When I stepped off the bus at the Osijek bus station, Igor was waiting with his hand outstretched. “Danielle?” he asked, eyeing my backpack stuffed with everything I would need for the next three months. He appeared to be in his late twenties, with thinning blond hair and soft blue eyes. His shoulders slumped forward and his body was pear shaped with a perfectly round belly that hung just slightly over his orange shorts.
I threw my backpack into the trunk of his red hatch back and we began the thirty minute drive to Beli Manastir. The air was heavy and thick like molasses and I could feel the sweat begin to trickle down my spine. A small fan was clinging to his dashboard, rattling, but not spinning, as we drove along the potholed street.
“Do you know about this area?” he asked in his perfect English. I shook my head, embarrassed that I would arrive in a place I knew nothing about.
“First, you must be careful. There are still unexploded land mines,” he said, pointing to a large sign with skull and crossbones painted in red and several words in Croatian. “But they are all well marked.” He laughed, a sort of full bellied laugh that made me want to share his joke.
He began to explain the turmoil that had plagued the region since the early 90s. He told me that before the war, the region was occupied primarily by Croats. But during the war, he said, Serbs began kicking their neighbors out of their homes if they were not Serbian. People handed over their houses and their land, or fled in fear. According to Igor, the fight was mostly about land and to what ethnicity it belonged to. Croatia had just declared itself an autonomous nation in 1991, separating it from the former Yugoslavia.
“You know it used to be part of Yugoslavia?” He asked, glancing at me and this time I knew, but Yugoslavia seemed like such a foreign entity, the last domino in America’s Cold War. And even though I knew it had been a country, a communist country, and its history was eclectic and dangerous and brooding, it was just a word to me.
After Croatia separated from Yugoslavia, the Serbs in this region began to rebel, he claimed. They armed themselves with weapons that Milosevic had given them. They wanted a Serbian nation and they wanted the region to be a part of that nation. He explained that Beli Manastir is only a half hour from the Serbian border and the land there is very fertile. It was nicknamed the Bread Belt of Eastern Europe with two major rivers running through the area, the Drava and the Danube. The Serbs knew this land would be very beneficial to their new nation, Igor continued.
“They began to impose fear in our hearts and we were not ready for war, we did not want a war. So it was easy to make us comply. It was sad, but we are mostly farmers, not soldiers.” Igor began laughing again. “I hope I do not give you bad picture of my country,” he said.
Out the window we passed what was once a home, the stucco was pockmarked with bullet holes and where one wall was missing I could see the wood from the roof slanting inwards like an inverted volcano. And at the summit was a gaping hole where a bomb had smashed into the family living room.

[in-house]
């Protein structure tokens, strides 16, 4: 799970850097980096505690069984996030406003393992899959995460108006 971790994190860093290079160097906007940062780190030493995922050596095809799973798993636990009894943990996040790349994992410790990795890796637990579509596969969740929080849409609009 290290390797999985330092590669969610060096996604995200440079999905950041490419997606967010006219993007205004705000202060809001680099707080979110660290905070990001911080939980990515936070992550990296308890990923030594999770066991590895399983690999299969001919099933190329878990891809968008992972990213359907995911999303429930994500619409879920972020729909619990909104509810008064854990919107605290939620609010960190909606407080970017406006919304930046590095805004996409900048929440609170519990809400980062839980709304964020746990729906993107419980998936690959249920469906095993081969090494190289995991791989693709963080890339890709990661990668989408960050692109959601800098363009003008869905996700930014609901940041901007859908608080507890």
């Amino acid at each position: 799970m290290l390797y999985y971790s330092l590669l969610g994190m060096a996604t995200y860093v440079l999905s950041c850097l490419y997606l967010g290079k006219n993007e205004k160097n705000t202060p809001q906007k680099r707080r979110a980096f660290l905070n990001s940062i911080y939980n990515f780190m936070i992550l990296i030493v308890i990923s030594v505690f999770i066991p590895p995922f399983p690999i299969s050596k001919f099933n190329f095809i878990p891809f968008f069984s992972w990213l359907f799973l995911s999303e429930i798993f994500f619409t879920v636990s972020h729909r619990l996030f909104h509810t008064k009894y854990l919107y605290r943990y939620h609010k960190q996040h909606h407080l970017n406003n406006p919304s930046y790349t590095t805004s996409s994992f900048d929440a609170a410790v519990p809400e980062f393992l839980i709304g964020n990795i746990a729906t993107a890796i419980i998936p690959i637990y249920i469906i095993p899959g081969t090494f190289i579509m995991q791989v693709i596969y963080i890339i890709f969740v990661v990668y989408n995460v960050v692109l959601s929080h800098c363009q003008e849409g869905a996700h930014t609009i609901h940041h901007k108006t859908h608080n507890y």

But the Croats did fight back and eventually they regained control of this area.
Igor continued, his voice soft and even, as if he had practiced this speech many times before. “Now, we are practicing peaceful reintegration, bringing Croats back to their homes, and Serbs and Muslims, the way it used to be. There are still tensions, but mostly it has been successful…for the ones who actually returned. The Center for Peace, the company I work for, has been very active in this process and we have been trying to get more people to return to their homes and when they do, we help them try to settle back into their lives. It is very difficult for people to forgive and most do not talk about the past.”
I glanced at Igor. His profile was rounded almost indistinct, no sharp edges, no jutting corners, just soft lines blending together. He continued smiling even as he spoke, as if by smiling he could make our topic less dreadful.
“In the middle of all this,” he continued, “were the Roma. I think you call them Gypsies, no?” I had heard that term and associated it with tribes of nomads with covered wagons and flowing dresses and witchcraft and séances. I nodded. “Well, during the war, the Roma were displaced persons. No one wanted them, so they were shuffled from country to country. But here we are trying to reintegrate them into society. This is what you will be doing. You will be working with Roma children.”
I was surprised. I had volunteered to teach English to Croatian children. This was the first I had heard about integration or about Roma for that matter. I kept my mouth shut and pretended I had known this all along.
Igor was leaning forward, his chest resting on the steering wheel and his eyes scanning the road in front of us. “I always miss the turn,” he explained. His blinker was on, steadily keeping rhythm, blinka, blinka, blinka…and we were crawling along at an excruciatingly slow pace as the traffic piled up behind us. I heard two honks and a steady stream of cars began to pass us. “Aha,” Igor said as we began to turn right. I looked around and wasn’t sure how he could have missed it. The road we had been on was a straight, flat two lane highway with sunflower fields shielding either side like river banks and we turned onto the first road we encountered after the strikingly large sign stating Dobro Dosli Beli Manastir (Welcome to Beli Manastir).